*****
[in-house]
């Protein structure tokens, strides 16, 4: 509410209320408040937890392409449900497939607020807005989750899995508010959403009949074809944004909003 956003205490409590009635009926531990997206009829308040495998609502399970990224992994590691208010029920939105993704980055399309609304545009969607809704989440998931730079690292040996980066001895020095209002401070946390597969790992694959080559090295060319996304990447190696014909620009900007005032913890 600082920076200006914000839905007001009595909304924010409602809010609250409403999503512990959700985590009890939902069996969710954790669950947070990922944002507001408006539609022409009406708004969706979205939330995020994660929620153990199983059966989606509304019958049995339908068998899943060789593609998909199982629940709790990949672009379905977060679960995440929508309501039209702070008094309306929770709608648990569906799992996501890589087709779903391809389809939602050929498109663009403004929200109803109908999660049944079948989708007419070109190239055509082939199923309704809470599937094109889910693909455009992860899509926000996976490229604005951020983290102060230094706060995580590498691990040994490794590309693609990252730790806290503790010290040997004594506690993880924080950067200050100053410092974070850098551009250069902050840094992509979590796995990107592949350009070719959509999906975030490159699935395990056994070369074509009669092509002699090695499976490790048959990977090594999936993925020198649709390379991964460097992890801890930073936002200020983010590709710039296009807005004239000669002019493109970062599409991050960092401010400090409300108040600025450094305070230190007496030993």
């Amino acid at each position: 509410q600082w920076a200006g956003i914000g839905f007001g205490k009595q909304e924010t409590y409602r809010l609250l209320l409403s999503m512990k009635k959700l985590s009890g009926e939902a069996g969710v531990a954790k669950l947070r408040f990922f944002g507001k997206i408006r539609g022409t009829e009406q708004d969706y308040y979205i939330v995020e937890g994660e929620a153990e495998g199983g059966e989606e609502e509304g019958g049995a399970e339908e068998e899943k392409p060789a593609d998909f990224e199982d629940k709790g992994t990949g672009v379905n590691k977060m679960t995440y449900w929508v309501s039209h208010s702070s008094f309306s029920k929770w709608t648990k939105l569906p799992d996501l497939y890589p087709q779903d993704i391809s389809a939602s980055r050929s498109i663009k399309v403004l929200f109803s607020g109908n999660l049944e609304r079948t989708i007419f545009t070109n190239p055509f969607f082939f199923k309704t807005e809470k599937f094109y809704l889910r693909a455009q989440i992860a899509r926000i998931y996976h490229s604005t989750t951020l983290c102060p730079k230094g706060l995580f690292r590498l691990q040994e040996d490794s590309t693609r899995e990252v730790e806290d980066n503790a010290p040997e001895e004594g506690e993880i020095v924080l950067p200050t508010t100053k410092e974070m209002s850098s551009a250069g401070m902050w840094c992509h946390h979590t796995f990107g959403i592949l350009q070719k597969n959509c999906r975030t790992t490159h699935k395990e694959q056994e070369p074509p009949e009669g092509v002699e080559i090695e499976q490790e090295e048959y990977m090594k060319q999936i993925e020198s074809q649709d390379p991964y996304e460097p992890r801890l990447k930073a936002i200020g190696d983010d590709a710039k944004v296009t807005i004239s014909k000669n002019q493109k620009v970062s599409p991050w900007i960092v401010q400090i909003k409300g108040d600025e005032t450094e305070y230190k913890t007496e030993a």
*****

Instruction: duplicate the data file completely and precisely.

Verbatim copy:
[in-house]
């Protein structure tokens, strides 16, 4: 509410209320408040937890392409449900497939607020807005989750899995508010959403009949074809944004909003 956003205490409590009635009926531990997206009829308040495998609502399970990224992994590691208010029920939105993704980055399309609304545009969607809704989440998931730079690292040996980066001895020095209002401070946390597969790992694959080559090295060319996304990447190696014909620009900007005032913890 600082920076200006914000839905007001009595909304924010409602809010609250409403999503512990959700985590009890939902069996969710954790669950947070990922944002507001408006539609022409009406708004969706979205939330995020994660929620153990199983059966989606509304019958049995339908068998899943060789593609998909199982629940709790990949672009379905977060679960995440929508309501039209702070008094309306929770709608648990569906799992996501890589087709779903391809389809939602050929498109663009403004929200109803109908999660049944079948989708007419070109190239055509082939199923309704809470599937094109889910693909455009992860899509926000996976490229604005951020983290102060230094706060995580590498691990040994490794590309693609990252730790806290503790010290040997004594506690993880924080950067200050100053410092974070850098551009250069902050840094992509979590796995990107592949350009070719959509999906975030490159699935395990056994070369074509009669092509002699090695499976490790048959990977090594999936993925020198649709390379991964460097992890801890930073936002200020983010590709710039296009807005004239000669002019493109970062599409991050960092401010400090409300108040600025450094305070230190007496030993």
């Amino acid at each position: 509410q600082w920076a200006g956003i914000g839905f007001g205490k009595q909304e924010t409590y409602r809010l609250l209320l409403s999503m512990k009635k959700l985590s009890g009926e939902a069996g969710v531990a954790k669950l947070r408040f990922f944002g507001k997206i408006r539609g022409t009829e009406q708004d969706y308040y979205i939330v995020e937890g994660e929620a153990e495998g199983g059966e989606e609502e509304g019958g049995a399970e339908e068998e899943k392409p060789a593609d998909f990224e199982d629940k709790g992994t990949g672009v379905n590691k977060m679960t995440y449900w929508v309501s039209h208010s702070s008094f309306s029920k929770w709608t648990k939105l569906p799992d996501l497939y890589p087709q779903d993704i391809s389809a939602s980055r050929s498109i663009k399309v403004l929200f109803s607020g109908n999660l049944e609304r079948t989708i007419f545009t070109n190239p055509f969607f082939f199923k309704t807005e809470k599937f094109y809704l889910r693909a455009q989440i992860a899509r926000i998931y996976h490229s604005t989750t951020l983290c102060p730079k230094g706060l995580f690292r590498l691990q040994e040996d490794s590309t693609r899995e990252v730790e806290d980066n503790a010290p040997e001895e004594g506690e993880i020095v924080l950067p200050t508010t100053k410092e974070m209002s850098s551009a250069g401070m902050w840094c992509h946390h979590t796995f990107g959403i592949l350009q070719k597969n959509c999906r975030t790992t490159h699935k395990e694959q056994e070369p074509p009949e009669g092509v002699e080559i090695e499976q490790e090295e048959y990977m090594k060319q999936i993925e020198s074809q649709d390379p991964y996304e460097p992890r801890l990447k930073a936002i200020g190696d983010d590709a710039k944004v296009t807005i004239s014909k000669n002019q493109k620009v970062s599409p991050w900007i960092v401010q400090i909003k409300g108040d600025e005032t450094e305070y230190k913890t007496e030993a």